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25.03.2020 | Original Contribution

A supportive school environment may reduce the risk of non-medical prescription opioid use due to impaired mental health among students

Zeitschrift:
European Child & Adolescent Psychiatry
Autoren:
Charlotte Probst, Tara Elton-Marshall, Sameer Imtiaz, Karen A. Patte, Jürgen Rehm, Bundit Sornpaisarn, Scott T. Leatherdale
Wichtige Hinweise

Electronic supplementary material

The online version of this article (https://​doi.​org/​10.​1007/​s00787-020-01518-3) contains supplementary material, which is available to authorized users.

Abstract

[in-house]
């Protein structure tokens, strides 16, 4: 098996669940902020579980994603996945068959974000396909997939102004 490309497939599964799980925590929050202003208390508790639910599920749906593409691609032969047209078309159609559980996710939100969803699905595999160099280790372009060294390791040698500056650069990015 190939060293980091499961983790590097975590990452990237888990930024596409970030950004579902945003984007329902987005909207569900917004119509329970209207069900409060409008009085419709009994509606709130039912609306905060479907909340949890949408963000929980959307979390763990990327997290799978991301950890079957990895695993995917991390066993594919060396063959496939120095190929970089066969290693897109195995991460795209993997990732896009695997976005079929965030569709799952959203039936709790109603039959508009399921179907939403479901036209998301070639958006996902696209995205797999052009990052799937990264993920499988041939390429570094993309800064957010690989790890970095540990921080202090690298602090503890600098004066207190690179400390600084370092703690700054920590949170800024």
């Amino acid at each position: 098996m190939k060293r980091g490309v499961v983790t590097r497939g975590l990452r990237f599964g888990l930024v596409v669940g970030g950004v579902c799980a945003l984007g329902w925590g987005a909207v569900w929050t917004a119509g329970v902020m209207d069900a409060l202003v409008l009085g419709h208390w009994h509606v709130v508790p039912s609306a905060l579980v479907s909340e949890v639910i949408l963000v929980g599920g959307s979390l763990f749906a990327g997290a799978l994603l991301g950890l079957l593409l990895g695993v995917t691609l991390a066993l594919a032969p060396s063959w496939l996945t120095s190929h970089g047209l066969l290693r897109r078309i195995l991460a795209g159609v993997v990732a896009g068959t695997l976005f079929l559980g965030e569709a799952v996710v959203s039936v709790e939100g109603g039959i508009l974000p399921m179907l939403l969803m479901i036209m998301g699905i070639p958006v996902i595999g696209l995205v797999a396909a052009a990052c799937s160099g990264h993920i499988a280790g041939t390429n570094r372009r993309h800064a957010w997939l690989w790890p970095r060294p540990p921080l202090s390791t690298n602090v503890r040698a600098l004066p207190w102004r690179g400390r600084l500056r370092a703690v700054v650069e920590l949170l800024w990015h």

Canada is in the midst of an ongoing, escalating opioid crisis, with significant impacts on adolescents and young adults. Accordingly, mental health impairment was examined as a risk factor for non-medical prescription opioid use (NMPOU) among high school students. In addition, the moderating effects of the school environment, in terms of the availability of mental health services and substance use policies, were characterized. Self-reported, cross-sectional data were obtained from the COMPASS study, including 61,239 students (grades 9–12) in 121 secondary schools across Canada. Current and lifetime NMPOU were ascertained. Categorical indicators of mental health impairment and school environment were derived. The main analytical strategy encompassed hierarchal multilevel logistic regression, including the addition of interaction terms to characterize the moderation effects. Current and lifetime NMPOU were reported by 5.8% and 7.2% of the students, respectively. After adjusting for confounders, students in the highest quintile of mental health impairment had odds ratios (OR) of 2.60 (95% confidence interval [CI] 2.29–2.95) and 2.96 (95% CI 2.64–3.33) for current and lifetime NMPOU, respectively when compared to students in the lowest quintile of mental health impairment. A significant interaction between mental health impairment and school environment indicated relatively lower risks of NMPOU in students from schools that provide more mental health services and have stricter substance use policies. Mental health impairment increased the risk of NMPOU, but the associations were moderated by the school environment. These findings underscore the importance of mental health services and substance use regulations in schools.

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